White-clawed crayfish - Austropotamobius pallipes - is our only native freshwater crayfish. Once common and widespread in streams, ponds and lakes, it is under threat from alien crayfish. Many populations of White-clawed Crayfish have already been lost and most of those remaining are at risk of extinction.
General information: Like a small lobster, the White-clawed Crayfish
grows to about 10–12 cm in length whereas the invasive American Signal Crayfish grows to about 16 -18 cm. The smaller native species is dark greenish brown with pale undersides to its claws.
Crayfish live in both flowing and still water, and are usually found in streams with stony beds. They can live in water with some sediment.
Crayfish are active mainly at night, hiding by day under stones or in crevices in the riverbank.
They take about six years to reach full size, but breed after three or four years. They mate in October/November, with eggs hatching the following May or June.
White-clawed Crayfish require good water quality to support their prey species – insect larvae and fish. They also feed on larger plants and detritus.
They benefit from gravel-bottomed or pebbled stream beds. They live under larger stones, in undermined, overhanging banks, amongst stonework, roots of woody vegetation, saturated logs and accumulations of fallen leaves.
In Barnsley, White-clawed Crayfish are still found in Cawthorne dyke / Daykin brook, a tributary to the river Dearne, although they are threatened by Signal Crayfish populations extending their range.
The decline in numbers.
Numbers of white-clawed crayfish are now significantly reduced, with up to a 50% decline in numbers and range in the UK in the last 25 years.
The White-clawed crayfish has suffered a decline of 50 – 80% across its European range in the last ten years.
Local surveys have shown a continued decline in the numbers of White-clawed Crayfish and loss from streams where they were previously. Whereas Signal Crayfish continue to extend their range.
Factors causing loss or decline
There are a number of reasons for the significant drop in the numbers of White-clawed Crayfish and their absence now from streams and water courses where they were previously.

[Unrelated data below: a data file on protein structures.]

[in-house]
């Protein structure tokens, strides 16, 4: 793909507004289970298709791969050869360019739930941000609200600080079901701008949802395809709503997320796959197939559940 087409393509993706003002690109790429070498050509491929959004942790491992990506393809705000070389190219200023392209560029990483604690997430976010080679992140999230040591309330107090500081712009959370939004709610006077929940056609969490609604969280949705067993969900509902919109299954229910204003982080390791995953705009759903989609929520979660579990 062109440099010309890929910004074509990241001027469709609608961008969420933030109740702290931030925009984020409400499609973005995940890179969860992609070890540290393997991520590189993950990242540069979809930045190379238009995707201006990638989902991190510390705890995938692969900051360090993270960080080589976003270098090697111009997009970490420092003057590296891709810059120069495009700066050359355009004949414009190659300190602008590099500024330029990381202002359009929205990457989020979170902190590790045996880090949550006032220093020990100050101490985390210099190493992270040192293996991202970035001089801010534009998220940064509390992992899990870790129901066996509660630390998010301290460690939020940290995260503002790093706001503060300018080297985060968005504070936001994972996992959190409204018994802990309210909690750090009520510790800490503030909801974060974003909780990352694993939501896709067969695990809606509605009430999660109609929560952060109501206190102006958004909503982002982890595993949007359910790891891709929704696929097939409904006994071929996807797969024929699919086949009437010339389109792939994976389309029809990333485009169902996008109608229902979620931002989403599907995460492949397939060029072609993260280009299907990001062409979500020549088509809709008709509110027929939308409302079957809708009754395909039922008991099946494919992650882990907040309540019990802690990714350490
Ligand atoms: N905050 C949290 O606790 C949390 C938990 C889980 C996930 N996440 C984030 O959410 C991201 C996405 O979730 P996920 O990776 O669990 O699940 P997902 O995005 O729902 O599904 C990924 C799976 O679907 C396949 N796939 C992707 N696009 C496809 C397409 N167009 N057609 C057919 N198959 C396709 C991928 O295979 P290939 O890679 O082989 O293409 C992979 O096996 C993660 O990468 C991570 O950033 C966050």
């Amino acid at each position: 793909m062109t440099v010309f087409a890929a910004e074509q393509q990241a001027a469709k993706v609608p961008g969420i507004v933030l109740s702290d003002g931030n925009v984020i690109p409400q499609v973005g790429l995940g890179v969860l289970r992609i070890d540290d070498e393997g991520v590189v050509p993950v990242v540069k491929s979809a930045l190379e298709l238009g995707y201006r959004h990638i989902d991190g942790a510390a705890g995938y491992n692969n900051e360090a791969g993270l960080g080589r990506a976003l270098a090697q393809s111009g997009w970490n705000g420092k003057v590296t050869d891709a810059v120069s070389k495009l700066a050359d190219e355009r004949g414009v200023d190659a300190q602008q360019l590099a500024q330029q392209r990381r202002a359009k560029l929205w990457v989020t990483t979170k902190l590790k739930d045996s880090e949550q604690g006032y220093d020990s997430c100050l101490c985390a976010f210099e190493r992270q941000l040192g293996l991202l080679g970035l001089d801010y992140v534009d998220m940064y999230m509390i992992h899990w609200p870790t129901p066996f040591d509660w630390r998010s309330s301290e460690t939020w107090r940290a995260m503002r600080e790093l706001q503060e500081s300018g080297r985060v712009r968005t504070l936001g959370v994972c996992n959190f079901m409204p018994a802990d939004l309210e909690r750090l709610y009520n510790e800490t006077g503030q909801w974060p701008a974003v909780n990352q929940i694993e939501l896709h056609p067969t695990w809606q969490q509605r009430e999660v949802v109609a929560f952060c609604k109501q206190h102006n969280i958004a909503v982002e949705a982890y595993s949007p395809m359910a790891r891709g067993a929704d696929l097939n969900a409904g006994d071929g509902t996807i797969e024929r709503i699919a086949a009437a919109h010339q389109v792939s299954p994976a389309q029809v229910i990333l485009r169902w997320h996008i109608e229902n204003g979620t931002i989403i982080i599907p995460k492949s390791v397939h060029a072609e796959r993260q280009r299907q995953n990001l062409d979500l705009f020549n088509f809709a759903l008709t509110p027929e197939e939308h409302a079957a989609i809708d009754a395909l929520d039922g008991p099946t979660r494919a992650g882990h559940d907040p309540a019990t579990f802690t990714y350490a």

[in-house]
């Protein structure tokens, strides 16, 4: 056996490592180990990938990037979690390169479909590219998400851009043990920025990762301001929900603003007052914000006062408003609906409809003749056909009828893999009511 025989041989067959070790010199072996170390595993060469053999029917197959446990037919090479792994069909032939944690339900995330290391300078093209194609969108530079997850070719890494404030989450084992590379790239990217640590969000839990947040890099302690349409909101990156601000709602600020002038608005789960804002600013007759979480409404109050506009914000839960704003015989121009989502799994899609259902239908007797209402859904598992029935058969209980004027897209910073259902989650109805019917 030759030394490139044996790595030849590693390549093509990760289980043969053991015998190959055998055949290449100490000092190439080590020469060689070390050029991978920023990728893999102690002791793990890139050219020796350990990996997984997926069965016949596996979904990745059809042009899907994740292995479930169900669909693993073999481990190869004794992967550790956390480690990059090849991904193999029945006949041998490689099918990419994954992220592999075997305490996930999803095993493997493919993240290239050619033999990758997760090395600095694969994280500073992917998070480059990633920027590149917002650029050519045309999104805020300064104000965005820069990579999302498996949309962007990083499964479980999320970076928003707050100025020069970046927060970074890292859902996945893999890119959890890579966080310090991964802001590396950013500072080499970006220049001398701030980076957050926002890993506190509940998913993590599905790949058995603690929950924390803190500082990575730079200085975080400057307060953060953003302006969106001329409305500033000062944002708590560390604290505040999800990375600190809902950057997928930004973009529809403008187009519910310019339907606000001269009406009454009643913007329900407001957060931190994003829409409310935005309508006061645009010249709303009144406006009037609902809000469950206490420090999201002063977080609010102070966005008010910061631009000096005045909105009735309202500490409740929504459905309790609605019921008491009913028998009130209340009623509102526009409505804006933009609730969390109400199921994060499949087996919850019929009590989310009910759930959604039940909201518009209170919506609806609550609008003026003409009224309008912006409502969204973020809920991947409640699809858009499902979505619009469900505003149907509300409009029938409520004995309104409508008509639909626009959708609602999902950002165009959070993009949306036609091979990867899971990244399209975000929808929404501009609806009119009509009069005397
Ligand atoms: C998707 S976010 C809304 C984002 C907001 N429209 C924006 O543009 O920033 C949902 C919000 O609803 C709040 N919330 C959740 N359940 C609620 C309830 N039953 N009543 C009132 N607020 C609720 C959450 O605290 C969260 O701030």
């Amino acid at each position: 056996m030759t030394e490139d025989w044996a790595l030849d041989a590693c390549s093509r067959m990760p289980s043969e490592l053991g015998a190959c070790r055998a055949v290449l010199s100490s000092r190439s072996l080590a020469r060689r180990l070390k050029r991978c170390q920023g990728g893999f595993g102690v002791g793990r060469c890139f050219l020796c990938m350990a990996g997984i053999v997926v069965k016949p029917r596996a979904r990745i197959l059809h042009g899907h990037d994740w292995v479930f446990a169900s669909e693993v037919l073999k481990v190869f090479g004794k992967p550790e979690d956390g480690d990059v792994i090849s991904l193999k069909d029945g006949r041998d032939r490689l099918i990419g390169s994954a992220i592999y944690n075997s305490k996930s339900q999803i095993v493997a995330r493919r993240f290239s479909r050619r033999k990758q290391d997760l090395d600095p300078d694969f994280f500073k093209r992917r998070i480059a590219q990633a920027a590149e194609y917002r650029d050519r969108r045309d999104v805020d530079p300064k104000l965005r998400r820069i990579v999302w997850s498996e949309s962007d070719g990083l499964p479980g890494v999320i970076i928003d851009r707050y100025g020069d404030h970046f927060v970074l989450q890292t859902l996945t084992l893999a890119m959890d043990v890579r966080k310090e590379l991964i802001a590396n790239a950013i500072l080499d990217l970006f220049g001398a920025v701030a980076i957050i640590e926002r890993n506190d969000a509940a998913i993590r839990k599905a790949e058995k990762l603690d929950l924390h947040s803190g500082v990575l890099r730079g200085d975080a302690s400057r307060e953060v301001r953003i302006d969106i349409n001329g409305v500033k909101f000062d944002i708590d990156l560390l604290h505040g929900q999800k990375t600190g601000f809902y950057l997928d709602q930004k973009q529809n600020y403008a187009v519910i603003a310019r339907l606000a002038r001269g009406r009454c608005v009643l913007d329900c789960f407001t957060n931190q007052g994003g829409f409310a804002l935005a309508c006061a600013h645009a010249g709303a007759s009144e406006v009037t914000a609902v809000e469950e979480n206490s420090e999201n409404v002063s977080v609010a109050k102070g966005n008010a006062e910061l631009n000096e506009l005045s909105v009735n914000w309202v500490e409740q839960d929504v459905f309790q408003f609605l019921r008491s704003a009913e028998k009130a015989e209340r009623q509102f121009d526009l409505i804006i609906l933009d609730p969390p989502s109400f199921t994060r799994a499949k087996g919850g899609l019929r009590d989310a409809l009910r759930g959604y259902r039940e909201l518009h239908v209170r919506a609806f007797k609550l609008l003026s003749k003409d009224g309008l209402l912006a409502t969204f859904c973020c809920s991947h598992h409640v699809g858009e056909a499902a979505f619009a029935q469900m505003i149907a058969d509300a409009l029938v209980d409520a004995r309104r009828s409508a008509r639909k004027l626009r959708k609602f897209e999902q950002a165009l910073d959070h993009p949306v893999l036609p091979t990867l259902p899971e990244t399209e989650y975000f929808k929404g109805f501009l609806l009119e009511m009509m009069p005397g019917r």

The invasive Signal Crayfish predate and compete with White-clawed Crayfish. Signal Crayfish are the most widespread non-native crayfish, grow much larger than our native crayfish, are much more aggressive, and are able to produce more young.
Crayfish plague has significantly reduced the numbers of White-clawed Crayfish. It is a disease caused by a fungus which is carried and spread by the Signal Crayfish although it does not affect them. Spores from the fungus can also be spread by water and fish.*
Habitat modification and management of water courses can also affect White-clawed Crayfish.
Pollution, particularly incidents involving pesticides and sewage leakages into water courses, can wipe out entire populations of White-clawed Crayfish from local streams.
Good practice in helping to conserve crayfish populations
What we can do - local action
Maintaining and possibly increasing White-clawed Crayfish populations in the Barnsley area will be difficult but local actions include:
White-clawed crayfish Austropotamobius pallipes is ‘endangered’ on the IUCN red list of threatened species and is at risk of global extinction
It is a Priority Species in the 2007 UK Biodiversity Action Plan.
It is a species of principal importance under Section 41 of the NERC Act (2006).
As such it is a national priority species in Biodiversity 2020.
It is a local priority species for Barnsley because of its national status, its severe decline and the risk of its loss to Barnsley.
The white-clawed crayfish is listed in Appendix III of the Bern Convention and Annexes II and V of the ECD Habitats Directive. It is classed as globally threatened by IUCN/WCMC.
It is protected under Schedule 5 of the Wildlife and Countryside Act 1981 in respect of taking from the wild and sale. Updated in the Countryside and Rights of Way Act 2000.
The Salmon and Freshwater Fisheries Act 1975 prohibits the taking of this species by certain methods and requires consent for proposed introductions.
It is illegal to catch or handle native or non-native crayfish without a licence.
As a Section 41 species under the NERC Act (2006), White-clawed Crayfish need to be taken into consideration by any public body in managing their estate.
What is being done:
Annual surveys of tributaries to the river Dearne to the west of Barnsley are carried out by Trevor Mayne.
Daykin brook is scheduled as a Local Wildlife site but is not under positive cosnervation management.
An attempt to create an ark pond to house White-clawed Crayfish away from Signal Crayfish has not been successful thus far
Links for further information
Buglife, supported by the Environment Agency, has a comprehensive information hub for the public and professionals.